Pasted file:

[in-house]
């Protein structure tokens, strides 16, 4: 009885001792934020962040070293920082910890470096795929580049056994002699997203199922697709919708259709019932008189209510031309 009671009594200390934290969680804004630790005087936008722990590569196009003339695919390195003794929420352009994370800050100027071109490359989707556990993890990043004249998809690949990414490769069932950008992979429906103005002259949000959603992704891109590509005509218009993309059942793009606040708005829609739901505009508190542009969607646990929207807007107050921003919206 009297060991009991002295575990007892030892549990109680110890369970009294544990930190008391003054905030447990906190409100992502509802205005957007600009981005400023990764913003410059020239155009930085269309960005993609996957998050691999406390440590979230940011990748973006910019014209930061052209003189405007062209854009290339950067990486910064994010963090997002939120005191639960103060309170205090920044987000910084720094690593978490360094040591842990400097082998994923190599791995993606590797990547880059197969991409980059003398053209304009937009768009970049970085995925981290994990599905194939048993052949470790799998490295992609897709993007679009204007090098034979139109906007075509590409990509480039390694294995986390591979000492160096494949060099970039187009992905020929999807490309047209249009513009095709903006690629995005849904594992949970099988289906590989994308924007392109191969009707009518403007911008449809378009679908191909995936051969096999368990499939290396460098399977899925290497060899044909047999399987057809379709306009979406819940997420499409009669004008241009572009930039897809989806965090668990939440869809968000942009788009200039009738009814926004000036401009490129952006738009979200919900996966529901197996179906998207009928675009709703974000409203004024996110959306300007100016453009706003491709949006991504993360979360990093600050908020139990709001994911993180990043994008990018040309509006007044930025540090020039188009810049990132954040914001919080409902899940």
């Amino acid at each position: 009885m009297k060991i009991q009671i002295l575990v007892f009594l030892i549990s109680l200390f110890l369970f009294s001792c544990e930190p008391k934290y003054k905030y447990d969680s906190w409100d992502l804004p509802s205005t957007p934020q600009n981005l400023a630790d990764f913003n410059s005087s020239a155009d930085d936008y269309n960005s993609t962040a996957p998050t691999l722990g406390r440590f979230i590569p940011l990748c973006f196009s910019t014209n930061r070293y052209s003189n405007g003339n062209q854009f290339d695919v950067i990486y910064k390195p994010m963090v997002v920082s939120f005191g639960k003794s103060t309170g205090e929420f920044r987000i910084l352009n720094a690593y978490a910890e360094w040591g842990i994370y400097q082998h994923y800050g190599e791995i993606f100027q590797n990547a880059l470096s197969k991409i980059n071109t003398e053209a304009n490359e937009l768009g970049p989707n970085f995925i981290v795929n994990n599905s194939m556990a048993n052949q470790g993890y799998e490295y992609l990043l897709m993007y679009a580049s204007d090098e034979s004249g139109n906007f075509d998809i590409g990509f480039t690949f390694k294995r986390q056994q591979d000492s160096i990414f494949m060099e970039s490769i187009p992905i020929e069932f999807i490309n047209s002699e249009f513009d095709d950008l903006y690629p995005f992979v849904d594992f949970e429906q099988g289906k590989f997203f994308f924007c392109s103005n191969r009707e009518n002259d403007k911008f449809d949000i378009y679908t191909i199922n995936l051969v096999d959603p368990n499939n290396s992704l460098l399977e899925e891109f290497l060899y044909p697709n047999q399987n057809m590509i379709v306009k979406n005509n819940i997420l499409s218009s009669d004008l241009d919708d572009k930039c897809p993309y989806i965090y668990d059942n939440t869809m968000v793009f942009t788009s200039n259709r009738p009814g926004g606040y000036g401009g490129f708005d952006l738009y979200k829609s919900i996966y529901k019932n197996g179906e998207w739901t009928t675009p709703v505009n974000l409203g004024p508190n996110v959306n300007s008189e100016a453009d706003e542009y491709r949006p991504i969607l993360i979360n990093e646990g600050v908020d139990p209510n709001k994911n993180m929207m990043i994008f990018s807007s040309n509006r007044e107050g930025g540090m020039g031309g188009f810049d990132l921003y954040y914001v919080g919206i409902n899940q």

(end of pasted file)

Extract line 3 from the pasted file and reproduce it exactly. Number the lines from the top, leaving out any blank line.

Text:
């Amino acid at each position: 009885m009297k060991i009991q009671i002295l575990v007892f009594l030892i549990s109680l200390f110890l369970f009294s001792c544990e930190p008391k934290y003054k905030y447990d969680s906190w409100d992502l804004p509802s205005t957007p934020q600009n981005l400023a630790d990764f913003n410059s005087s020239a155009d930085d936008y269309n960005s993609t962040a996957p998050t691999l722990g406390r440590f979230i590569p940011l990748c973006f196009s910019t014209n930061r070293y052209s003189n405007g003339n062209q854009f290339d695919v950067i990486y910064k390195p994010m963090v997002v920082s939120f005191g639960k003794s103060t309170g205090e929420f920044r987000i910084l352009n720094a690593y978490a910890e360094w040591g842990i994370y400097q082998h994923y800050g190599e791995i993606f100027q590797n990547a880059l470096s197969k991409i980059n071109t003398e053209a304009n490359e937009l768009g970049p989707n970085f995925i981290v795929n994990n599905s194939m556990a048993n052949q470790g993890y799998e490295y992609l990043l897709m993007y679009a580049s204007d090098e034979s004249g139109n906007f075509d998809i590409g990509f480039t690949f390694k294995r986390q056994q591979d000492s160096i990414f494949m060099e970039s490769i187009p992905i020929e069932f999807i490309n047209s002699e249009f513009d095709d950008l903006y690629p995005f992979v849904d594992f949970e429906q099988g289906k590989f997203f994308f924007c392109s103005n191969r009707e009518n002259d403007k911008f449809d949000i378009y679908t191909i199922n995936l051969v096999d959603p368990n499939n290396s992704l460098l399977e899925e891109f290497l060899y044909p697709n047999q399987n057809m590509i379709v306009k979406n005509n819940i997420l499409s218009s009669d004008l241009d919708d572009k930039c897809p993309y989806i965090y668990d059942n939440t869809m968000v793009f942009t788009s200039n259709r009738p009814g926004g606040y000036g401009g490129f708005d952006l738009y979200k829609s919900i996966y529901k019932n197996g179906e998207w739901t009928t675009p709703v505009n974000l409203g004024p508190n996110v959306n300007s008189e100016a453009d706003e542009y491709r949006p991504i969607l993360i979360n990093e646990g600050v908020d139990p209510n709001k994911n993180m929207m990043i994008f990018s807007s040309n509006r007044e107050g930025g540090m020039g031309g188009f810049d990132l921003y954040y914001v919080g919206i409902n899940q």